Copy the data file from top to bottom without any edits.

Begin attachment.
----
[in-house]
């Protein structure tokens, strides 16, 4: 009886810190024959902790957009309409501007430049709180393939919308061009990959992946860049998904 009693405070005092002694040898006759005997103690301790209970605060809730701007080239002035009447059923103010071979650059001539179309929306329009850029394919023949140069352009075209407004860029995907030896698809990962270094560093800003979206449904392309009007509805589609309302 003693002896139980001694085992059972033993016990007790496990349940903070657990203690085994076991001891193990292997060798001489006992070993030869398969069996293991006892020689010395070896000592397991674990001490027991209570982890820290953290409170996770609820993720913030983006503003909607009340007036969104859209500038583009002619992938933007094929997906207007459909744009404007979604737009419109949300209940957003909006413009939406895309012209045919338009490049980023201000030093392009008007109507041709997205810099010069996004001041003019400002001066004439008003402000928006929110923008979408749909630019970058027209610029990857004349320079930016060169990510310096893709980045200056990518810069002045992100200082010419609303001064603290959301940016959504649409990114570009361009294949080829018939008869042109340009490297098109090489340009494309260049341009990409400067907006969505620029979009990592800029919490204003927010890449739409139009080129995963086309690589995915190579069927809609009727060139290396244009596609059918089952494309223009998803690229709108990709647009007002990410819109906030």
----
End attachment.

[in-house]
């Protein structure tokens, strides 16, 4: 009886810190024959902790957009309409501007430049709180393939919308061009990959992946860049998904 009693405070005092002694040898006759005997103690301790209970605060809730701007080239002035009447059923103010071979650059001539179309929306329009850029394919023949140069352009075209407004860029995907030896698809990962270094560093800003979206449904392309009007509805589609309302 003693002896139980001694085992059972033993016990007790496990349940903070657990203690085994076991001891193990292997060798001489006992070993030869398969069996293991006892020689010395070896000592397991674990001490027991209570982890820290953290409170996770609820993720913030983006503003909607009340007036969104859209500038583009002619992938933007094929997906207007459909744009404007979604737009419109949300209940957003909006413009939406895309012209045919338009490049980023201000030093392009008007109507041709997205810099010069996004001041003019400002001066004439008003402000928006929110923008979408749909630019970058027209610029990857004349320079930016060169990510310096893709980045200056990518810069002045992100200082010419609303001064603290959301940016959504649409990114570009361009294949080829018939008869042109340009490297098109090489340009494309260049341009990409400067907006969505620029979009990592800029919490204003927010890449739409139009080129995963086309690589995915190579069927809609009727060139290396244009596609059918089952494309223009998803690229709108990709647009007002990410819109906030």